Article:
There are ways to tell the difference between flu symptoms and those typical of a cold
Prevention is key, especially for groups that may be particularly susceptible
During this fierce and deadly flu season, it’s important to recognize the symptoms that will tell you whether you have the nasty infection – or just a common cold.
People with the flu often experience fever, chills, cough, sore throat, runny or stuffy nose, muscle or body aches, headaches and/or fatigue, according to the US Centers for Disease Control and Prevention. Some – more commonly children – may also have vomiting and/or diarrhea.
Especially in the winter months, it’s easy to mix up cold and flu symptoms.
Flu or cold?
According to Dr. Rachael Lee, assistant professor in the University of Alabama-Birmingham’s Division of Infectious Diseases, there are certain ways to tell the difference. “Colds are typically around your nose and face, and you have a sore throat,” she said.
“Your symptoms are more gradual in onset, and you may have a low-grade fever but not high fevers. It can also cause cough but does not have shortness of breath.”
As for the flu, “it is pretty much all of a sudden: You will have fevers, body aches, sore throat, coughs, and then you can have other symptoms as well, such as shortness of breath. You can feel dehydrated, meaning you may be dizzy, and you may be a little bit confused.”
Those who are at higher risk for developing flu-related complications should take extra precautions when they feel symptoms coming on.
The CDC says these include children under 5 years old, particularly those under 2. Also at high risk are adults 65 and older, pregnant women, residents of long-term care facilities and people with medical conditions including weakened immune systems, asthma, heart disease and diabetes.
Individuals with minor flu or flu-like symptoms should refrain from going to the emergency room and instead call their primary health care providers, to avoid overstressing community resources.
Be prepared to wait
“For all patients, first and foremost, you should call your health care provider, because you may be able to get (the antiviral medication) Tamiflu, and the earlier you get Tamiflu, the more likely your symptoms will go away faster,” Lee said. “Do not wait with your symptoms. It is OK to bug us, as health care providers, because we are here to help.”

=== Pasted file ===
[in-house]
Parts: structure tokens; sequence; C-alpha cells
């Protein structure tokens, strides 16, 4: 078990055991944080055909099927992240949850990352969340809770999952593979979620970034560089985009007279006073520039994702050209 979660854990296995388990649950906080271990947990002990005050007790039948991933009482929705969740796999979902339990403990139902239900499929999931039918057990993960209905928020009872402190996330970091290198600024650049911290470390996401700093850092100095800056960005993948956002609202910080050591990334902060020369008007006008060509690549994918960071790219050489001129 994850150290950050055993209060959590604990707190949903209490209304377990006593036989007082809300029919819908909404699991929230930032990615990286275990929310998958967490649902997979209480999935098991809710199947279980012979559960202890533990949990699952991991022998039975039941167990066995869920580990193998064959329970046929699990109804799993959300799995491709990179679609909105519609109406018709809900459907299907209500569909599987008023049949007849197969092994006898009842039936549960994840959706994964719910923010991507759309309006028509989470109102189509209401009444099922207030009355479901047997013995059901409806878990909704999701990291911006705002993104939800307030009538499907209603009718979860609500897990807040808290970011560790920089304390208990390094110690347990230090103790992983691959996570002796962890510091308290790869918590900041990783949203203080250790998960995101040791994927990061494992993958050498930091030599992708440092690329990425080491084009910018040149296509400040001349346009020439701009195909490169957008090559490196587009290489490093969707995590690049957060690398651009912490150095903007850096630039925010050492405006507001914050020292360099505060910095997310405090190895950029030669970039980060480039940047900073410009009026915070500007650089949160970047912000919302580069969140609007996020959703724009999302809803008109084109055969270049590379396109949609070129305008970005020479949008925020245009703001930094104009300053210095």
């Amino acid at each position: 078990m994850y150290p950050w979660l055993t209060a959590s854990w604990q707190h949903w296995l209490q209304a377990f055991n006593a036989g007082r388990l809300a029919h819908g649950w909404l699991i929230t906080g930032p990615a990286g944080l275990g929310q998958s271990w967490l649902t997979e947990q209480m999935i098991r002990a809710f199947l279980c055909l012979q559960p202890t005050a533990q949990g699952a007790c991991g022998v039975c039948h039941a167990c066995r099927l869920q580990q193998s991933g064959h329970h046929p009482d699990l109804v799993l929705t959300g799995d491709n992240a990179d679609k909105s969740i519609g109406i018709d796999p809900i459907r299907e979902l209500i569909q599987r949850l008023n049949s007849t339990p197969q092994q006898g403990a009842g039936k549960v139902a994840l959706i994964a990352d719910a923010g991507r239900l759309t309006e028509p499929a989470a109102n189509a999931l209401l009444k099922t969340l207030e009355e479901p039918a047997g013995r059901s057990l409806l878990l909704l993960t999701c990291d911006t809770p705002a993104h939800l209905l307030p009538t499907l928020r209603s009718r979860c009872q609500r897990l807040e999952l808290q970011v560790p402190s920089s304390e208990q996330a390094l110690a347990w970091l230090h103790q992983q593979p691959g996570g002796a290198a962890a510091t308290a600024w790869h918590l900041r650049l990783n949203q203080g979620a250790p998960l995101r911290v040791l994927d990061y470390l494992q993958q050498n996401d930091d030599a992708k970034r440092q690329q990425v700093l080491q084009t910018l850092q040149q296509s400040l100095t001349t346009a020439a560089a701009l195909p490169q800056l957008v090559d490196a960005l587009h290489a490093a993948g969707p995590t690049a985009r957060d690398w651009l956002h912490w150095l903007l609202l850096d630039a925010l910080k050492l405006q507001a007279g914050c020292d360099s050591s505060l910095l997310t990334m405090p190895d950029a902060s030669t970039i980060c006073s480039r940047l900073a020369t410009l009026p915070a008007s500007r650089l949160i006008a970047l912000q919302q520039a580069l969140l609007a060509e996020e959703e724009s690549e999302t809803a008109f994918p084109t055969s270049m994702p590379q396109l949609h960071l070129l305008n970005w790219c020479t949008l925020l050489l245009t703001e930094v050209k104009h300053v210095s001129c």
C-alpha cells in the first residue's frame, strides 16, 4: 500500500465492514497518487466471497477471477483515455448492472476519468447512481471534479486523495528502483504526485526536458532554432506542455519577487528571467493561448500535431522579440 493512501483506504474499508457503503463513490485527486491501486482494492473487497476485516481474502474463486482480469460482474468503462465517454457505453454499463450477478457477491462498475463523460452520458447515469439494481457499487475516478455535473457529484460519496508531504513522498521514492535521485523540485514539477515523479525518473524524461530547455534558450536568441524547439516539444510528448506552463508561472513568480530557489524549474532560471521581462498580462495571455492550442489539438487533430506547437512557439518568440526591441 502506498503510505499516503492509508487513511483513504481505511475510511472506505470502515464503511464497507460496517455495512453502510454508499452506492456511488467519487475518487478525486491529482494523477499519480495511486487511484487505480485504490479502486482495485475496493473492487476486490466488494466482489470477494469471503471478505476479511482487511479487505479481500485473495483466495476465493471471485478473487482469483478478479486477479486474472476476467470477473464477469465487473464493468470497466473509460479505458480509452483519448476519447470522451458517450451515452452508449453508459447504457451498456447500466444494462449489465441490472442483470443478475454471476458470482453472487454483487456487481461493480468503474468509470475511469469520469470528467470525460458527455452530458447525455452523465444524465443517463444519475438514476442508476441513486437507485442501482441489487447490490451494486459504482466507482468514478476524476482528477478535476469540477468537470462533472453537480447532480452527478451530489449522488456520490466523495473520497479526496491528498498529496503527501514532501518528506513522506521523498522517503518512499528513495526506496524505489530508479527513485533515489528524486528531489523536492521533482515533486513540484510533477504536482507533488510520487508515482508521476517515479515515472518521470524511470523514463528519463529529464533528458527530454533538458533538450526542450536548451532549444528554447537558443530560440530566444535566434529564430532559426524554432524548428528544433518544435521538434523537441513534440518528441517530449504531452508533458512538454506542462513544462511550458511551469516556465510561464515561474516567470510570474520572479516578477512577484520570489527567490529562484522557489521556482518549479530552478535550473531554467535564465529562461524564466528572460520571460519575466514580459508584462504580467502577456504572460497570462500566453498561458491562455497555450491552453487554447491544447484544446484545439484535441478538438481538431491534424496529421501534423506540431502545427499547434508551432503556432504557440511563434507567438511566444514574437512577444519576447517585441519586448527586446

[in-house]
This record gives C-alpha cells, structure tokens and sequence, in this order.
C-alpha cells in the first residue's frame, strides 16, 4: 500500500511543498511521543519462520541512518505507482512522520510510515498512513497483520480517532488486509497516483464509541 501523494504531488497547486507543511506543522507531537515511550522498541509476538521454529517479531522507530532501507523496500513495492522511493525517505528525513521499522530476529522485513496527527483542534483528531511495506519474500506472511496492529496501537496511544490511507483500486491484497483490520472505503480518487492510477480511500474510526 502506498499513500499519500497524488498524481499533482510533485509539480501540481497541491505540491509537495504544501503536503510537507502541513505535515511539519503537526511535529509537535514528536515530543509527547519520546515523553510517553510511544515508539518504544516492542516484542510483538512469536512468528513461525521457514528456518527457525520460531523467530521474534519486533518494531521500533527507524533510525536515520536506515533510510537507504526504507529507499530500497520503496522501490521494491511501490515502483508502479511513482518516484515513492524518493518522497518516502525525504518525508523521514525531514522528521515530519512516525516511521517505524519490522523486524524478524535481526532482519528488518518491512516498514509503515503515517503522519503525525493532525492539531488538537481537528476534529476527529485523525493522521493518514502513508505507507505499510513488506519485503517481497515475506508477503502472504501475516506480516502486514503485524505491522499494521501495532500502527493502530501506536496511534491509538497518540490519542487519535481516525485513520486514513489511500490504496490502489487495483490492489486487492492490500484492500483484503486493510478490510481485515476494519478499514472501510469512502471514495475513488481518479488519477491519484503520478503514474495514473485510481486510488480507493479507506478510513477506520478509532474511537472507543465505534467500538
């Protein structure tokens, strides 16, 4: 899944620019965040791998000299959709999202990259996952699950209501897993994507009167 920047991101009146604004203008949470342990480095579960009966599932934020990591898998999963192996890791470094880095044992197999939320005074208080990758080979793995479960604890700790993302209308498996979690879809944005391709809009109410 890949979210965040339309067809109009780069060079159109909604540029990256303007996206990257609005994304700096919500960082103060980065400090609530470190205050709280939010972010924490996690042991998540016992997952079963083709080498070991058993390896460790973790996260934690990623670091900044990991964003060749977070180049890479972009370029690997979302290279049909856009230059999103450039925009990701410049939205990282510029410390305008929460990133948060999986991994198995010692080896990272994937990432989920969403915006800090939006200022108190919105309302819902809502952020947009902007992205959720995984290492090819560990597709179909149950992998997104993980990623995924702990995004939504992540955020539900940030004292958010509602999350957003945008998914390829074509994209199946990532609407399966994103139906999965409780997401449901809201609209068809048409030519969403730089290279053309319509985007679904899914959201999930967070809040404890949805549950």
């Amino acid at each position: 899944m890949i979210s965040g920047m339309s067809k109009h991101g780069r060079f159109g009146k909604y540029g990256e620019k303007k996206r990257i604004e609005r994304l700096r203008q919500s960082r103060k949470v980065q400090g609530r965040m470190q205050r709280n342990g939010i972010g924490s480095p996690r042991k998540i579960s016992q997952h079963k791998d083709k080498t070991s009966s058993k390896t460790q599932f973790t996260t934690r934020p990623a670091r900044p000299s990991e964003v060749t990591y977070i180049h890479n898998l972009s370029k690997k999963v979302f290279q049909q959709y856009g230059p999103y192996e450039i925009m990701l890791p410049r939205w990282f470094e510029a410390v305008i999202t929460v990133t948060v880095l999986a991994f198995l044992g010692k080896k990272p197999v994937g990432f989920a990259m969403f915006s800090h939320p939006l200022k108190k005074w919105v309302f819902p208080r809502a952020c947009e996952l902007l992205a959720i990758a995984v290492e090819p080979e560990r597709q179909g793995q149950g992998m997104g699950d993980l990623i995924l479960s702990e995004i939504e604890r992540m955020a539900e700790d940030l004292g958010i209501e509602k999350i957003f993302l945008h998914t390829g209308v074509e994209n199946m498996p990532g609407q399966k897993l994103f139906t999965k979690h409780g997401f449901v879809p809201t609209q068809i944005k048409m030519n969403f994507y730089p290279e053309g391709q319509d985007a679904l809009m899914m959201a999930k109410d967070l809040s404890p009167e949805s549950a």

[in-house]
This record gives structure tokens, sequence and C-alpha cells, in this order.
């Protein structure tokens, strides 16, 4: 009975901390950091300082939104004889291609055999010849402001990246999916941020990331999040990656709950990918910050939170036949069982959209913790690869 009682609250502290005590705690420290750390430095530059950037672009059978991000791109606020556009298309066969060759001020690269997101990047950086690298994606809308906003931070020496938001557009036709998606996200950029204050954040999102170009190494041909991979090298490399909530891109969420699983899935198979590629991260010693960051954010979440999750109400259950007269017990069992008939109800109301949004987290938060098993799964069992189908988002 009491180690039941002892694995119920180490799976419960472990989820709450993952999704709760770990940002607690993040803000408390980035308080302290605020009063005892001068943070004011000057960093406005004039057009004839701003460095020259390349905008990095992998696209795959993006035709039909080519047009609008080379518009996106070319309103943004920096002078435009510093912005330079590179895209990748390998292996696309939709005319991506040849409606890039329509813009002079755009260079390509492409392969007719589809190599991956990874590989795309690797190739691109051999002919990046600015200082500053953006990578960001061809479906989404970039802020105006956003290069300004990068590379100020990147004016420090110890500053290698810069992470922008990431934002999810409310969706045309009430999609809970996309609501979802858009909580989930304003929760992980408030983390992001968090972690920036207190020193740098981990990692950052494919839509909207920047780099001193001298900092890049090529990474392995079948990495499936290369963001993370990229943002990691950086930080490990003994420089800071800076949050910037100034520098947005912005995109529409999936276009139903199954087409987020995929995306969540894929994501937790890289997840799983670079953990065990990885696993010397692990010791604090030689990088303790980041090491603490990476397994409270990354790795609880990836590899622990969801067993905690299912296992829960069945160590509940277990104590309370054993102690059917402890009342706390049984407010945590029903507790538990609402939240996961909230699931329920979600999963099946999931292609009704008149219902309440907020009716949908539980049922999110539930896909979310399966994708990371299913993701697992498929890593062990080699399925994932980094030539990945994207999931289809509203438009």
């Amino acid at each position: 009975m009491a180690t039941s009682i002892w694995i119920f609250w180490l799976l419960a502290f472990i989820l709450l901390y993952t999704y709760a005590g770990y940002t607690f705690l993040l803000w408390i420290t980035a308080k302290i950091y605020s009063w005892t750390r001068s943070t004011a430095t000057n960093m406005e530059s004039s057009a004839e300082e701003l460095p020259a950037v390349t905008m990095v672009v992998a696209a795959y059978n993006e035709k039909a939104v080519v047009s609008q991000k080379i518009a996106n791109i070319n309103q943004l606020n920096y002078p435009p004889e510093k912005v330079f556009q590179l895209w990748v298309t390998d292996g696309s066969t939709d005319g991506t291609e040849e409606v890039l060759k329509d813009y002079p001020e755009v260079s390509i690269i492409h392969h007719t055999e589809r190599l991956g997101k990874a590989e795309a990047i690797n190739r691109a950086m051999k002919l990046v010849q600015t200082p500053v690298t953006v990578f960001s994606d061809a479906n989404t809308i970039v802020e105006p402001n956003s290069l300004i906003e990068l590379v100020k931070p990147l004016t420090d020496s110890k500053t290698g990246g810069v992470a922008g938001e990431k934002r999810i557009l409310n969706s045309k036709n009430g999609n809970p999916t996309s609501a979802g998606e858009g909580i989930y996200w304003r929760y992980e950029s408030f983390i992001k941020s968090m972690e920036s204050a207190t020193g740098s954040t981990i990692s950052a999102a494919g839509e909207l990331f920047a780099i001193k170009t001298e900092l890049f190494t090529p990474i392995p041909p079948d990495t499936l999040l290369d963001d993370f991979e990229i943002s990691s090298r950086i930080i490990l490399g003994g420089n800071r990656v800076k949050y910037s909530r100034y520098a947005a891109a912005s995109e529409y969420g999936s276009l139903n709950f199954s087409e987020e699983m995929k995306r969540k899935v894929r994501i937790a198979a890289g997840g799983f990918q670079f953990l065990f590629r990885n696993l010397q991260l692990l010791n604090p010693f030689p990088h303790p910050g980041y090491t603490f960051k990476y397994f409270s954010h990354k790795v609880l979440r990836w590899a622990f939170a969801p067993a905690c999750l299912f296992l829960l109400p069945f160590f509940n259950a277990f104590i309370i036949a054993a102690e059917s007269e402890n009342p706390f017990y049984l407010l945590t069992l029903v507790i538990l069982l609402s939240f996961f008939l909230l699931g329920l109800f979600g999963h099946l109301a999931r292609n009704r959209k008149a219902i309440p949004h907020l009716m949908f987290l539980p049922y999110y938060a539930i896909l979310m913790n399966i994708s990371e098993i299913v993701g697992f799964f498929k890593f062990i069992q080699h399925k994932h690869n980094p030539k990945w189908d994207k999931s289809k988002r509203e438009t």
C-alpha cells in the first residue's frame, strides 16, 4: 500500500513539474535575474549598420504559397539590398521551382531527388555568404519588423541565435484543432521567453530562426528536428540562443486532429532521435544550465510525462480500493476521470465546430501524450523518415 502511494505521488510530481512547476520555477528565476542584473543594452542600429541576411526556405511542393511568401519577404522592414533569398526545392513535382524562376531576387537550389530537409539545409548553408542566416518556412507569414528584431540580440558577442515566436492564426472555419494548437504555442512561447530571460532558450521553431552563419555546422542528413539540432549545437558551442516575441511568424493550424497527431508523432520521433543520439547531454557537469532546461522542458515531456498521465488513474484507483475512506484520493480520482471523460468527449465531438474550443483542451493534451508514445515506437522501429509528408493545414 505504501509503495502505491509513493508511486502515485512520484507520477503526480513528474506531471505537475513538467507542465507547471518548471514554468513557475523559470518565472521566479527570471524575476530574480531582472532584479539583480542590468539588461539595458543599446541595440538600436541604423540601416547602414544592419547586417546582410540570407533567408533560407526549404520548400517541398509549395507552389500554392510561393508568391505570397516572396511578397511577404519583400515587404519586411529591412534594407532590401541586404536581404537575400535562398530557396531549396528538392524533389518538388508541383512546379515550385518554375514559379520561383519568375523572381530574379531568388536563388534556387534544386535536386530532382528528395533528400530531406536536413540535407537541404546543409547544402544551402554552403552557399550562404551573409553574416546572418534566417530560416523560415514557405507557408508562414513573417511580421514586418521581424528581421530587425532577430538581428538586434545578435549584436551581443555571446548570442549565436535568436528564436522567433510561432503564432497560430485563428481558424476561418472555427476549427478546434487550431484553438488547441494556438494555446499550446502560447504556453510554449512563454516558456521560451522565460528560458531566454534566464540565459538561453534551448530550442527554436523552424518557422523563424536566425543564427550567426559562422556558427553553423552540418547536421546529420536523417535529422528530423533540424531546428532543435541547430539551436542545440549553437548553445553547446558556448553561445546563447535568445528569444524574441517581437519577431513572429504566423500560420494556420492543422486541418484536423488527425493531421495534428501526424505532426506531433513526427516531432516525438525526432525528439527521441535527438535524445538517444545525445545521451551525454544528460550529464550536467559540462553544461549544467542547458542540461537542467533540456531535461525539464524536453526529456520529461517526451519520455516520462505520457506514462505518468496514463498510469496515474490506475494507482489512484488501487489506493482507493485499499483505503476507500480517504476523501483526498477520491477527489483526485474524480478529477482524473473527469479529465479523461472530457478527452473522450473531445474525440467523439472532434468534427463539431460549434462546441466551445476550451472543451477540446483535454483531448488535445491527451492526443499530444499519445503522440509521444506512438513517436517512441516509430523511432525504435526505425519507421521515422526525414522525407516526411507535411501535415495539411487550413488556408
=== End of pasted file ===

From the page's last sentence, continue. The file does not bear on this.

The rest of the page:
Those who do need to visit an emergency department, however, should be prepared for a long wait time.
“You should seek care in the emergency department when you are feeling dehydrated, you are not keeping any fluids down, as well as if you are feeling really short of breath and cannot catch your air,” Lee said.
Dr. Bernard Camins, also an associate professor in the Division of Infectious Diseases, said flu prevention should be the focus for the public.
Prevention key to protection
The most important thing is prevention: avoiding anyone who is sick, if possible, Camins said.
“This includes avoiding public areas where they could get infected, staying away from family or friends who may be sick and not allowing sick individuals into their homes. They also need to practice proactive and frequent hand hygiene. Prevention is the key.”
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To protect yourself and your loved ones from getting the flu in the first place, the University of Alabama-Birmingham suggests that you get the flu vaccine if you are 6 months or older, cover your coughs and sneezes, and wash your hands frequently.
You should also clean your living and work areas, avoid crowds where possible, stay home from work or school if you are sick and avoid touching your eyes, nose and mouth.
According to Lee, the vast majority of people who “get rest and drink fluids and take Tamiflu … will get over your symptoms pretty quickly.”